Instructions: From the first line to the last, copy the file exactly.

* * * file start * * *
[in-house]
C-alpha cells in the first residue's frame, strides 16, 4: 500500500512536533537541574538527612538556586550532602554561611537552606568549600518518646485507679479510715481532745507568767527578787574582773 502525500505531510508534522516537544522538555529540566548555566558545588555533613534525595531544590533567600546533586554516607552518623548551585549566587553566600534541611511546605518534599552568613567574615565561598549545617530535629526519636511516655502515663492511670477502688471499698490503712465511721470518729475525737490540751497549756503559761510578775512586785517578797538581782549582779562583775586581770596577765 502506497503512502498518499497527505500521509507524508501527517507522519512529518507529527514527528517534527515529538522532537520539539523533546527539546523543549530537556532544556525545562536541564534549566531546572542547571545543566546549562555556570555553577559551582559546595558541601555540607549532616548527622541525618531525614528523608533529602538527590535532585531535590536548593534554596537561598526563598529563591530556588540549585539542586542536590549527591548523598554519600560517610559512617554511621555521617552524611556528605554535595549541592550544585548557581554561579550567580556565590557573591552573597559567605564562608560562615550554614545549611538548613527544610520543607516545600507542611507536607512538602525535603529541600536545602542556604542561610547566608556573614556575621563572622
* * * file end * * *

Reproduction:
[in-house]
C-alpha cells in the first residue's frame, strides 16, 4: 500500500512536533537541574538527612538556586550532602554561611537552606568549600518518646485507679479510715481532745507568767527578787574582773 502525500505531510508534522516537544522538555529540566548555566558545588555533613534525595531544590533567600546533586554516607552518623548551585549566587553566600534541611511546605518534599552568613567574615565561598549545617530535629526519636511516655502515663492511670477502688471499698490503712465511721470518729475525737490540751497549756503559761510578775512586785517578797538581782549582779562583775586581770596577765 502506497503512502498518499497527505500521509507524508501527517507522519512529518507529527514527528517534527515529538522532537520539539523533546527539546523543549530537556532544556525545562536541564534549566531546572542547571545543566546549562555556570555553577559551582559546595558541601555540607549532616548527622541525618531525614528523608533529602538527590535532585531535590536548593534554596537561598526563598529563591530556588540549585539542586542536590549527591548523598554519600560517610559512617554511621555521617552524611556528605554535595549541592550544585548557581554561579550567580556565590557573591552573597559567605564562608560562615550554614545549611538548613527544610520543607516545600507542611507536607512538602525535603529541600536545602542556604542561610547566608556573614556575621563572622